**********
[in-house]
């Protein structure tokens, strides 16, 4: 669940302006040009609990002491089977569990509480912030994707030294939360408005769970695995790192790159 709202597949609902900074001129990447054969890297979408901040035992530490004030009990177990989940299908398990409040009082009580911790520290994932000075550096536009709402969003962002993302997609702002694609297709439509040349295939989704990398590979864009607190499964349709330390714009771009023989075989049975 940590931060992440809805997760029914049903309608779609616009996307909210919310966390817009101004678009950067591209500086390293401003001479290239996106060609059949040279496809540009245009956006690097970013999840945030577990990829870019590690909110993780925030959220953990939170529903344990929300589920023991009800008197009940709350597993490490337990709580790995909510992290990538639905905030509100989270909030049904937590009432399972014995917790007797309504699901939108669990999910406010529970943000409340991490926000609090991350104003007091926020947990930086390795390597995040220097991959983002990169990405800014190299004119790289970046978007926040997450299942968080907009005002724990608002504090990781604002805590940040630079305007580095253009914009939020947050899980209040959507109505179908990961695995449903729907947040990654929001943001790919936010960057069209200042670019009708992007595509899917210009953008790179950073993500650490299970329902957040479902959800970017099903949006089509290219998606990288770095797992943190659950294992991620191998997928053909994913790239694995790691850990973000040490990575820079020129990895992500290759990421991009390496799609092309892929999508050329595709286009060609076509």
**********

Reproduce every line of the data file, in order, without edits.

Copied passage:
[in-house]
């Protein structure tokens, strides 16, 4: 669940302006040009609990002491089977569990509480912030994707030294939360408005769970695995790192790159 709202597949609902900074001129990447054969890297979408901040035992530490004030009990177990989940299908398990409040009082009580911790520290994932000075550096536009709402969003962002993302997609702002694609297709439509040349295939989704990398590979864009607190499964349709330390714009771009023989075989049975 940590931060992440809805997760029914049903309608779609616009996307909210919310966390817009101004678009950067591209500086390293401003001479290239996106060609059949040279496809540009245009956006690097970013999840945030577990990829870019590690909110993780925030959220953990939170529903344990929300589920023991009800008197009940709350597993490490337990709580790995909510992290990538639905905030509100989270909030049904937590009432399972014995917790007797309504699901939108669990999910406010529970943000409340991490926000609090991350104003007091926020947990930086390795390597995040220097991959983002990169990405800014190299004119790289970046978007926040997450299942968080907009005002724990608002504090990781604002805590940040630079305007580095253009914009939020947050899980209040959507109505179908990961695995449903729907947040990654929001943001790919936010960057069209200042670019009708992007595509899917210009953008790179950073993500650490299970329902957040479902959800970017099903949006089509290219998606990288770095797992943190659950294992991620191998997928053909994913790239694995790691850990973000040490990575820079020129990895992500290759990421991009390496799609092309892929999508050329595709286009060609076509």